What really saved the day was the Korean people. Lawson was right in that nobody had ever heard of the hotel, but that never stopped them trying, and I mean that in a good way. Several times we asked for directions and the people we asked went above and beyond to help.I was told by a fellow ex-pat that Koreans feel some sense of responsibility to make sure that the foreigners who come here are happy and will often go out of their way to help and that was certainly proving itself to be true.For example, we asked some apartment security where we could find a particular street and immediately they were on Google maps on their computer and invited us inside there small office so we could have a look at the screen. Then, one of them came outside so they could point out the exact street.

On another occasion, (still in pursuit of finding our hotel – it took us at least half the day), a Korean man working at a phone shop came up to us completely unprompted and said, “May I help you?” Immediately, without hesitation, I leaped like a bull at a red rag; “Yes please!” I showed him the address and he proceeded to make phone calls to the hotel by looking it up on his phone. He then got up the GPS, (oh, to have an iPhone!) and walked us to the hotel on foot.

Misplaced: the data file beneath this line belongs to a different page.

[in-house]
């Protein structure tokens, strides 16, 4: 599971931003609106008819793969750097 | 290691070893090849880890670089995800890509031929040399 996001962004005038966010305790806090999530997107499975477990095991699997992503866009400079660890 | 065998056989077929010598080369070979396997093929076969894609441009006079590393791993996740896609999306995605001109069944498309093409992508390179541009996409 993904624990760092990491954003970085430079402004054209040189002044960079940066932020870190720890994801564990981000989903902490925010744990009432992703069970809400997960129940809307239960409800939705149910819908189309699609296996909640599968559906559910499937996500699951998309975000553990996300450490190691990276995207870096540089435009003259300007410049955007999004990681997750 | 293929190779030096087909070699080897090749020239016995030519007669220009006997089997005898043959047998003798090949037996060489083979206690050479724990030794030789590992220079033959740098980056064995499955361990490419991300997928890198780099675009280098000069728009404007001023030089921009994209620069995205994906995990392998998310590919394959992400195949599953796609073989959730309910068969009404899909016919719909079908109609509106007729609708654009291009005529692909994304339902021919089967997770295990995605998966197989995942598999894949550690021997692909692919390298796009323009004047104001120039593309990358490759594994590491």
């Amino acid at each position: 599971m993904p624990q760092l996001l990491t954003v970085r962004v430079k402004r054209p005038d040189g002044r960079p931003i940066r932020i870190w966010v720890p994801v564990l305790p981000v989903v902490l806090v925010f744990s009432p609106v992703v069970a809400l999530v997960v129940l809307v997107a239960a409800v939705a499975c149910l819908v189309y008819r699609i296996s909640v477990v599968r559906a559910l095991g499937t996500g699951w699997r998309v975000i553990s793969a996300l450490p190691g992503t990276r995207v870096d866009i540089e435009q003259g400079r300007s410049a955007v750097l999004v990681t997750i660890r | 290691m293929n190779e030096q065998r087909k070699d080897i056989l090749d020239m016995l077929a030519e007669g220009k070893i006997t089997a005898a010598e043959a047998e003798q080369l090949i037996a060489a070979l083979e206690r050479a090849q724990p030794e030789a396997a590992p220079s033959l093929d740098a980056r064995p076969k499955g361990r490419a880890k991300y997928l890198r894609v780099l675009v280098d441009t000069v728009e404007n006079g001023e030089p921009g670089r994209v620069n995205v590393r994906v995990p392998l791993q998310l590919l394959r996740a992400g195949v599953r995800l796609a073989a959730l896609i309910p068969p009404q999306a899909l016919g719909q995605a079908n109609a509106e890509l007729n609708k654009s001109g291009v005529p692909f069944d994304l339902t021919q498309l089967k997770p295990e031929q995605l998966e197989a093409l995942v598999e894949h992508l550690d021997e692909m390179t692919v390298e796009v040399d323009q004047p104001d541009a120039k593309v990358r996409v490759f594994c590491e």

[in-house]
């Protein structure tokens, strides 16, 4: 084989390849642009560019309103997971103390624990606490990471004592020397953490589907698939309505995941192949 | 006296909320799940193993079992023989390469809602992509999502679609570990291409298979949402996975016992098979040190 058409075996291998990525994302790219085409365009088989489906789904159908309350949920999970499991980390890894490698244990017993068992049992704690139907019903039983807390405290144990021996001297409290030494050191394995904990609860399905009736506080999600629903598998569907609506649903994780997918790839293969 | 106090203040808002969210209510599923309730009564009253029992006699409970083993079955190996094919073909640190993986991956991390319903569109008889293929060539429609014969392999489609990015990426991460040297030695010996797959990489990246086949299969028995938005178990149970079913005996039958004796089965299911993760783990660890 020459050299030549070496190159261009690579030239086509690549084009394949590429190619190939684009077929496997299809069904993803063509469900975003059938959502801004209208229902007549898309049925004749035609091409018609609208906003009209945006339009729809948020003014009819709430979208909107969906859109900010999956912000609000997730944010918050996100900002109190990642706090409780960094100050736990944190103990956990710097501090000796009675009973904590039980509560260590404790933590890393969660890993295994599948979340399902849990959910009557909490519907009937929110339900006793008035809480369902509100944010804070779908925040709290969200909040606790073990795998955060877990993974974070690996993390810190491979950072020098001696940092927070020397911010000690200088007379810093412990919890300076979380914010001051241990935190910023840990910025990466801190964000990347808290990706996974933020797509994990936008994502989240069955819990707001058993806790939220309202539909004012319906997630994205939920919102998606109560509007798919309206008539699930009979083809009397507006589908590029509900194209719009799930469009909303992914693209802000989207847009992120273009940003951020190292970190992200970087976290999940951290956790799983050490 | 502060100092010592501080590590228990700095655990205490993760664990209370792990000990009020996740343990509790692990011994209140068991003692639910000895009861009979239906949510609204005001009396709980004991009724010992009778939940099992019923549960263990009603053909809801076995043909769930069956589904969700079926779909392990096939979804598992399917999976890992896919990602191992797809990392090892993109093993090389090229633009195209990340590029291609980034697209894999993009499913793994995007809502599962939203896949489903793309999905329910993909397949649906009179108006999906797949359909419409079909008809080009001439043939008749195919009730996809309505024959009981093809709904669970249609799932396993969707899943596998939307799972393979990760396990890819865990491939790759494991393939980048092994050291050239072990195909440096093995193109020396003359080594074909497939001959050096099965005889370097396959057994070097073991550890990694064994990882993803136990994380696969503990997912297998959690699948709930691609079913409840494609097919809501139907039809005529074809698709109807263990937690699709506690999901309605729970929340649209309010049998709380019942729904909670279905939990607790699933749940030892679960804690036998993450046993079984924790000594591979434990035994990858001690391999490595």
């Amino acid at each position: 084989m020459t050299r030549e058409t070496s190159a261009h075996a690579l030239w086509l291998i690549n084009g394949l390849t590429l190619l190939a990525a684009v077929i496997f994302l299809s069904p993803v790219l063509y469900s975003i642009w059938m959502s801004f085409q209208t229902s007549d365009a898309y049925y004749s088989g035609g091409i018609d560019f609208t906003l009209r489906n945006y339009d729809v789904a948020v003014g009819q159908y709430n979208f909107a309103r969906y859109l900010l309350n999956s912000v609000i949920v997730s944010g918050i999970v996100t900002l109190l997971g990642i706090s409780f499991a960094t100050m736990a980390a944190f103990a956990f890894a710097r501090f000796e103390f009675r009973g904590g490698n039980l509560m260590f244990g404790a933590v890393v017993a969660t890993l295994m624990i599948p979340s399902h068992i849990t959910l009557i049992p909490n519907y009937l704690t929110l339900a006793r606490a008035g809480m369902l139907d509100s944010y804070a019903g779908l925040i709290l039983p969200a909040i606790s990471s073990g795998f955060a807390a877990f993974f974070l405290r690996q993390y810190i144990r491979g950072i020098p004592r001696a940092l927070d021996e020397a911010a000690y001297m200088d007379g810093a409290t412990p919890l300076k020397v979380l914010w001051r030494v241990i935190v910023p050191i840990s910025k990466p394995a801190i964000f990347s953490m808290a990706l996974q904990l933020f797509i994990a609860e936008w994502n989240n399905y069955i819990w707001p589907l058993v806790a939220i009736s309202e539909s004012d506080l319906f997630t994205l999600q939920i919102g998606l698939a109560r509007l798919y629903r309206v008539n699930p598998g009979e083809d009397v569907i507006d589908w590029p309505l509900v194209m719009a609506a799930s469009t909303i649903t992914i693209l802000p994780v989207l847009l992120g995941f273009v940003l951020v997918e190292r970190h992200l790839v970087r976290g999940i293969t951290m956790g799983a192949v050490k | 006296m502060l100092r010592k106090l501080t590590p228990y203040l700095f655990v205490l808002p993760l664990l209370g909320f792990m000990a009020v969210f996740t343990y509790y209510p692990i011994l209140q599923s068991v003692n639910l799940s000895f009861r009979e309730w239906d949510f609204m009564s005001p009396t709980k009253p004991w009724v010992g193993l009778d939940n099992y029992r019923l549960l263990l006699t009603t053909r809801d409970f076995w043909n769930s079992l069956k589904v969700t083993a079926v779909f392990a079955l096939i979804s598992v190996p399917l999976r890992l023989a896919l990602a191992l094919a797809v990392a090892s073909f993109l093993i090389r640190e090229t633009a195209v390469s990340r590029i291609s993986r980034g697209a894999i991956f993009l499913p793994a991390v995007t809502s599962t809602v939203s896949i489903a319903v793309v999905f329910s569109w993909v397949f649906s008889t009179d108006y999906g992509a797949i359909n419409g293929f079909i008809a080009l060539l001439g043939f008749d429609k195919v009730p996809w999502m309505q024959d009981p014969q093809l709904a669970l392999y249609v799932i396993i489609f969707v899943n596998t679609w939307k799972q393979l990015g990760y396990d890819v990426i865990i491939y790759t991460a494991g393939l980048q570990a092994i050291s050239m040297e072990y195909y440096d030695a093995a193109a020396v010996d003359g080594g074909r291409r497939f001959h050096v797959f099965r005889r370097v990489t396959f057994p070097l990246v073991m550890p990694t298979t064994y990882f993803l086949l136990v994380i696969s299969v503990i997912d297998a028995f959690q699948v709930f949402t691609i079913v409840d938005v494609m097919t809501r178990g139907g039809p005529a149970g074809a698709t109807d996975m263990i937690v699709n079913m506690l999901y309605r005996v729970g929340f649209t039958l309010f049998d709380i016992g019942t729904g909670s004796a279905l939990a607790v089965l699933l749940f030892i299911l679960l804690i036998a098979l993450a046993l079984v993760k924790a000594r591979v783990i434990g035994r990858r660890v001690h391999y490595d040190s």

This is just two occasions of the helpfulness shown to us in Korea but it is consistent wherever you go. We have become used to it in the town we’re we live but we never expected it to be the same in the capital. After all, could you say the same of London? I honestly can’t express enough how helpful they are. I think I could definitely learn from it and I hope I am able to show the same kindness to bewildered faces I see in the future.

Love Motels